This strange love-hate relationship between Indians and British, where we blame them for colonizing us but would only visit doctors with the FRCP, London degree after their name (most patients here have not yet heard of Harvard Medical School .. and that is why budding doctors still make a beeline for Britain and FRCP/FRCS degrees) is both funny and tragic.

Same for lawyers .. it has to be Middle Temple and not Yale .. becoming a barrister who is called to bar from four Inns of the Court .. and someone who is "Her Majesty's Counsel learned in the law" is seen as more impressive than "U.S. Attorney for the Southern District of New York" though the latter is a position of greater distinction.

It was not one way - several Britishers really loved India, gave their life to uplifting India and reforming it .. and without any restraint adopted India as their country .. such as the famous hunter Jim Corbett, Margaret Noble who became a famous Hindu nun called Sister Nivedita, Madeleine Slade daughter of Rear-Admiral Sir Edmond Slade who became known as Miraben a famous Gandhian, Rev Alexander Duff and so many more.

And then there was Hindoo Stuart a.k.a Major-General Charles Stuart an official of East India Company who in mid-eighteenth century became more Hindu than most "Hindoos" of that time and lived rest of his life as strict conservative Brahmin!!

His Indian counterparts who would only have smoked kippers and eggs for breakfast were too many to count.

I suggest anyone interested in this strange synergy between two very different cultures read "White Mughals" by William Dalrymple and also watch the film "A Passage to India" by David Lean. It is interesting when two complex cultures collide .. I do not think there is another parallel in history.

Anyway :focus:

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Last edited by No_Mind on Thu Mar 22, 2018 3:02 pm, edited 1 time in total.
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Dinsdale
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Re: Why do Americans not have to announce which country they are from?

Post by Dinsdale » Thu Mar 22, 2018 9:40 am

No_Mind wrote:
Thu Mar 22, 2018 7:46 am
This strange love-hate relationship between Indians and British, where we blame them for colonizing us....
Reminded me of this for some reason... :tongue:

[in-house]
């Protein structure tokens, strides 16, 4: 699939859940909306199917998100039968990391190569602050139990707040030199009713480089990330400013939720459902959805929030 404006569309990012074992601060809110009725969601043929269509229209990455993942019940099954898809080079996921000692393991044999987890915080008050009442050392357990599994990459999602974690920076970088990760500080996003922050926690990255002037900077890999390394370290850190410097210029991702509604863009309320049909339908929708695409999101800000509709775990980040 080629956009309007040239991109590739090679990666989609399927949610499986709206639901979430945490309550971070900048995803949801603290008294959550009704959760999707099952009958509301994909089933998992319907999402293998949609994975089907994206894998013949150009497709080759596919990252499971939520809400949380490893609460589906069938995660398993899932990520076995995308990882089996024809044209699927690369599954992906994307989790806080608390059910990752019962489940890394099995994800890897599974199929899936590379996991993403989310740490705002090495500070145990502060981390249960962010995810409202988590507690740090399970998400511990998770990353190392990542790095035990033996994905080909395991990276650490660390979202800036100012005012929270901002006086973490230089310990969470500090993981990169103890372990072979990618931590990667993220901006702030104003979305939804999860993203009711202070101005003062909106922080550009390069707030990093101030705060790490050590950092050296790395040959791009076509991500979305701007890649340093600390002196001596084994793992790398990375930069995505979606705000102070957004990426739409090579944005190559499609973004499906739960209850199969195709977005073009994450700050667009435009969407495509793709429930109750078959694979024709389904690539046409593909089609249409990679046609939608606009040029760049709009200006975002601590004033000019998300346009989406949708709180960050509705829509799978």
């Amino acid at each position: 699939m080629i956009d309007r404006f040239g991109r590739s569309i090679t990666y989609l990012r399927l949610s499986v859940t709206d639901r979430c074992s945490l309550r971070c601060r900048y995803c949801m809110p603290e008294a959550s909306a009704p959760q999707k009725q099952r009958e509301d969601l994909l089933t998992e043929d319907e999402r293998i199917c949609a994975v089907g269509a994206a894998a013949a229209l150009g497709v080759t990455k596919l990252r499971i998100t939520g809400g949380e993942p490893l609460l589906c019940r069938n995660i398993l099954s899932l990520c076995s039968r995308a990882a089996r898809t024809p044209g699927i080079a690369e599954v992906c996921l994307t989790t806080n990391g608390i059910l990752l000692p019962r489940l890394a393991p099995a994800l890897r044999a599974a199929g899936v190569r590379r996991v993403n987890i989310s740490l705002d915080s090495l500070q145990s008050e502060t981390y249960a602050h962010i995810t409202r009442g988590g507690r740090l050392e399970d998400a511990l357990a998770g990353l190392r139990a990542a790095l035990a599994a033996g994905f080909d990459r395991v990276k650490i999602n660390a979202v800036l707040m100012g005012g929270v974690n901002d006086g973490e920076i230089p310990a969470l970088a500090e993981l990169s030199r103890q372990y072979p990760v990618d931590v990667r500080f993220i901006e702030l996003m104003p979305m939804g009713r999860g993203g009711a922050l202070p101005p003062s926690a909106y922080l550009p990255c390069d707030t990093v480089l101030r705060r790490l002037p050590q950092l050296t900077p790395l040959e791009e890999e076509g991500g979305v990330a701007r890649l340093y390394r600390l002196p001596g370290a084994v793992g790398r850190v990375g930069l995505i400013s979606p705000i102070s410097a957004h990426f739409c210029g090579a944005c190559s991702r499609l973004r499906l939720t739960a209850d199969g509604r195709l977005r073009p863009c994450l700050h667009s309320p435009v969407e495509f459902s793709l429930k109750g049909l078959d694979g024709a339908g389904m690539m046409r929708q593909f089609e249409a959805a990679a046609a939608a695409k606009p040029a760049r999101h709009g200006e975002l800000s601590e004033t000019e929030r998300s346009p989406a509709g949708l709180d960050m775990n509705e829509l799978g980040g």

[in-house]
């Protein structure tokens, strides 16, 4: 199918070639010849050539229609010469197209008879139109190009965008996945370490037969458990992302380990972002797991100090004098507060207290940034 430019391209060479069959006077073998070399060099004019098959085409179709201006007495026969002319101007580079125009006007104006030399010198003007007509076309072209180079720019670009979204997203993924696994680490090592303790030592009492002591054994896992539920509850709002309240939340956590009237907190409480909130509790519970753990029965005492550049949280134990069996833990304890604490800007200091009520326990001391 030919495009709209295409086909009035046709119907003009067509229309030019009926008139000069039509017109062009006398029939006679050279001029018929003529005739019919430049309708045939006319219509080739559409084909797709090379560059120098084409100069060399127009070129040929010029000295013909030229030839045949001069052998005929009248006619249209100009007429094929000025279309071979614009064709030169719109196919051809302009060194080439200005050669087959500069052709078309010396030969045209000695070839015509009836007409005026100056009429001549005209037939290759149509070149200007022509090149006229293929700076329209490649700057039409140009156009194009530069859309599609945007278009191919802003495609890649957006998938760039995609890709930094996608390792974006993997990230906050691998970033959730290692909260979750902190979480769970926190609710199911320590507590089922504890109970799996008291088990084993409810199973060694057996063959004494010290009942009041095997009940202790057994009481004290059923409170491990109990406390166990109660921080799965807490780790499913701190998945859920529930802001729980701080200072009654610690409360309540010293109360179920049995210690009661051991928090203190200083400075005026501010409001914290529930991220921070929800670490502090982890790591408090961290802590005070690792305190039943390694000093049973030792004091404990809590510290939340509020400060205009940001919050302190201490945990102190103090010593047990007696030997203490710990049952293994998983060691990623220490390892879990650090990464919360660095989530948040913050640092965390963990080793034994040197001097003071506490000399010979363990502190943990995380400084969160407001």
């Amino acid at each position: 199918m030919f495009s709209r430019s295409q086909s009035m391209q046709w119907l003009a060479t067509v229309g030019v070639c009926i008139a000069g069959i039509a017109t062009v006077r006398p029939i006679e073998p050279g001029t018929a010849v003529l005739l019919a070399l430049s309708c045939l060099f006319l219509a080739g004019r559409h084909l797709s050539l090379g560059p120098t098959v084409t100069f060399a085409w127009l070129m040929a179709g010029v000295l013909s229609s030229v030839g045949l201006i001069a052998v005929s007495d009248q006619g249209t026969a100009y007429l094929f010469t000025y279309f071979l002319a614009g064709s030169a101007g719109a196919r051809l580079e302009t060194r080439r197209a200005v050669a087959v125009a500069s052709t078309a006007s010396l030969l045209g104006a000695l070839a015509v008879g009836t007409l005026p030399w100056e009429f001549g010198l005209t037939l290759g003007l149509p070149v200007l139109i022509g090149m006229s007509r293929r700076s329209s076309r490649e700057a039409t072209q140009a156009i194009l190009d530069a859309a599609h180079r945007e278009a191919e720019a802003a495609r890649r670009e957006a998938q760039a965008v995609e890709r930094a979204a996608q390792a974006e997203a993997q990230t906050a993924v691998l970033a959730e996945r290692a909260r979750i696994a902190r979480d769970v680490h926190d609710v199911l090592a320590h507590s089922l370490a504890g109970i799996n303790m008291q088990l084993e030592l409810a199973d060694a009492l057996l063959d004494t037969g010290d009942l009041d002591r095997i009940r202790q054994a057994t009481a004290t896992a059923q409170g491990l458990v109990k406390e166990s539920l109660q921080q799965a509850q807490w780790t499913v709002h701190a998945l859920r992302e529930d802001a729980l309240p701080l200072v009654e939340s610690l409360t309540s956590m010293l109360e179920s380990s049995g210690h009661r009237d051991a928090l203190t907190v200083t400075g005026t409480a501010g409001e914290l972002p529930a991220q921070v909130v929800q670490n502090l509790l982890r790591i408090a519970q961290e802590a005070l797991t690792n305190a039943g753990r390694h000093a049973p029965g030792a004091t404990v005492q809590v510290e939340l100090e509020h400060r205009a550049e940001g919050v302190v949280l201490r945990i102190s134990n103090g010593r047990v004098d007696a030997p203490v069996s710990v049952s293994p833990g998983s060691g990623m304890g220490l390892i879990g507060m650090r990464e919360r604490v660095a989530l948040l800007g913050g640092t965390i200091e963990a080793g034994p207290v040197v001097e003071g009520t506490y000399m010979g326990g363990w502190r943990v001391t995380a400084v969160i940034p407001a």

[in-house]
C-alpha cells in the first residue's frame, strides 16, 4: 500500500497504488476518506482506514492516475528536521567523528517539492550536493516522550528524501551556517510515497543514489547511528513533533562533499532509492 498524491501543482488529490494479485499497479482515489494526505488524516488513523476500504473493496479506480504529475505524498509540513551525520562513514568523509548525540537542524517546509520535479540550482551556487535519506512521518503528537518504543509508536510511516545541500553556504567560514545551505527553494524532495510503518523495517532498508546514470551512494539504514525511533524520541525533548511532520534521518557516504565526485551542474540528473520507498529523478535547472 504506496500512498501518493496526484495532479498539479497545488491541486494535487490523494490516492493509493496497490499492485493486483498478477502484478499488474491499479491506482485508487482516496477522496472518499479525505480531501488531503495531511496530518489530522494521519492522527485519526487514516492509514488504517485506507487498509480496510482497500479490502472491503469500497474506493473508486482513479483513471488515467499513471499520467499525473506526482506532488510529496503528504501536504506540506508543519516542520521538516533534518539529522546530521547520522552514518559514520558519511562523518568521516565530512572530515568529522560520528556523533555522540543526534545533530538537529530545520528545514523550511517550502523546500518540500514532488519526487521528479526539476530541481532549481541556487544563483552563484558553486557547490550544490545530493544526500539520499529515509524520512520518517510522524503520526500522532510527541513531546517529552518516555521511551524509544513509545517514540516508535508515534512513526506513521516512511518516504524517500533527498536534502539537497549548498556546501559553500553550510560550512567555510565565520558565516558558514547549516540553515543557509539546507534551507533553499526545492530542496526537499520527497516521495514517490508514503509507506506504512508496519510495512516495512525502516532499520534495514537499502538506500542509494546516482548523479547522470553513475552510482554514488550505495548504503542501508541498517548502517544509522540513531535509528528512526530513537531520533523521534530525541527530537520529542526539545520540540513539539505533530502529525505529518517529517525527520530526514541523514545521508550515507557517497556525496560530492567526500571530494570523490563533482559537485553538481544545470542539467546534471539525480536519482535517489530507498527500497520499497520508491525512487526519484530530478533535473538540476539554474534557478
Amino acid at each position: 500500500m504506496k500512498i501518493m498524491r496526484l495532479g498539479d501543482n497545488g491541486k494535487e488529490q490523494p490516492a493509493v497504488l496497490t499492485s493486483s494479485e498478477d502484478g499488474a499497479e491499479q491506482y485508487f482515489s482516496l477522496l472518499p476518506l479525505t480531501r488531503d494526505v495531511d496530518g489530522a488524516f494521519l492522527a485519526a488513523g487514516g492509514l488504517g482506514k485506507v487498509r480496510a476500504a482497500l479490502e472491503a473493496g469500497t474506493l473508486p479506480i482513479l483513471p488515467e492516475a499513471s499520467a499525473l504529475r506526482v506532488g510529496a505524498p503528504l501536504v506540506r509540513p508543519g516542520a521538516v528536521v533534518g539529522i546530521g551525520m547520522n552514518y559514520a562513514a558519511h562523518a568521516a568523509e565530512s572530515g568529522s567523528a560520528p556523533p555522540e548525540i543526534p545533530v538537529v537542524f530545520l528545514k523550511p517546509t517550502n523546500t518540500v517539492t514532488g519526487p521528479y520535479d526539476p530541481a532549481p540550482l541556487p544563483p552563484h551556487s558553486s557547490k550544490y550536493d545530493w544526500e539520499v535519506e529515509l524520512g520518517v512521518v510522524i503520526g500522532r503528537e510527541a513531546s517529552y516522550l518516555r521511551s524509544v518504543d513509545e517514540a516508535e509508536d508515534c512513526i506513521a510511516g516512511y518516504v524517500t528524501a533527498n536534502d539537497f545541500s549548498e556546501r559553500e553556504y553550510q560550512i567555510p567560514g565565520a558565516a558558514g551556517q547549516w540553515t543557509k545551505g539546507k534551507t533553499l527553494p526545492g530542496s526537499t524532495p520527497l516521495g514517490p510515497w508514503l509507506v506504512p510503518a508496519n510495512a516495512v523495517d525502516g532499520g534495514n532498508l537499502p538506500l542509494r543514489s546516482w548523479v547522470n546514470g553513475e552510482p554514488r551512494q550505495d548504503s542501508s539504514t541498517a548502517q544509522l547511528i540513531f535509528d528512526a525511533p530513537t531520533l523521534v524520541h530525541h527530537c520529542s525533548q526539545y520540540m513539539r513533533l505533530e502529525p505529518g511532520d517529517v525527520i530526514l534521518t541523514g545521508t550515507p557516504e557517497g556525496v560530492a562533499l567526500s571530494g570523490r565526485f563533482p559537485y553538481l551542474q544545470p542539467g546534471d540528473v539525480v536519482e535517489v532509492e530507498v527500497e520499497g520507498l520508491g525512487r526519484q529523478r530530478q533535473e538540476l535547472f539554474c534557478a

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No_Mind
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Re: Why do Americans not have to announce which country they are from?

Post by No_Mind » Thu Mar 22, 2018 9:45 am

Dinsdale wrote:
Thu Mar 22, 2018 9:40 am
No_Mind wrote:
Thu Mar 22, 2018 7:46 am
This strange love-hate relationship between Indians and British, where we blame them for colonizing us....
Reminded me of this for some reason..
And that reminded me of this ..



:namaste:
I know one thing: that I know nothing

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Re: Why do Americans not have to announce which country they are from?

Post by Dinsdale » Fri Mar 23, 2018 12:54 pm

No_Mind wrote:
Thu Mar 22, 2018 9:45 am
Dinsdale wrote:
Thu Mar 22, 2018 9:40 am
No_Mind wrote:
Thu Mar 22, 2018 7:46 am
This strange love-hate relationship between Indians and British, where we blame them for colonizing us....
Reminded me of this for some reason..
And that reminded me of this ..



:namaste:
One of my uncles was in the British army in WW2, and was captured by the Japanese. He died building the Burma railway.
Buddha save me from new-agers!

Saengnapha
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Re: Why do Americans not have to announce which country they are from?

Post by Saengnapha » Fri Mar 23, 2018 1:20 pm

Dinsdale wrote:
Fri Mar 23, 2018 12:54 pm
One of my uncles was in the British army in WW2, and was captured by the Japanese. He died building the Burma railway.
A few years back, we drove up to Kanchanaburi and visited the monument and museum they built there. The bridge is right there in town. We then drove all the way up to 3 Pagoda Pass on the Myanmar border. This is a beautiful area, still very pristine. I thought about the travail these people must have encountered building this railway. Dense forest, mountainous terrain, malaria, and systematically being worked to death. Now, it is a very peaceful area and well worth a trip if you ever get out this way.

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No_Mind
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Re: Why do Americans not have to announce which country they are from?

Post by No_Mind » Fri Mar 23, 2018 2:59 pm

Dinsdale wrote:
Fri Mar 23, 2018 12:54 pm
One of my uncles was in the British army in WW2, and was captured by the Japanese. He died building the Burma railway.
May his soul rest in peace :candle: :candle: :candle:

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chownah
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Re: Why do Americans not have to announce which country they are from?

Post by chownah » Fri Mar 23, 2018 3:17 pm

Soul?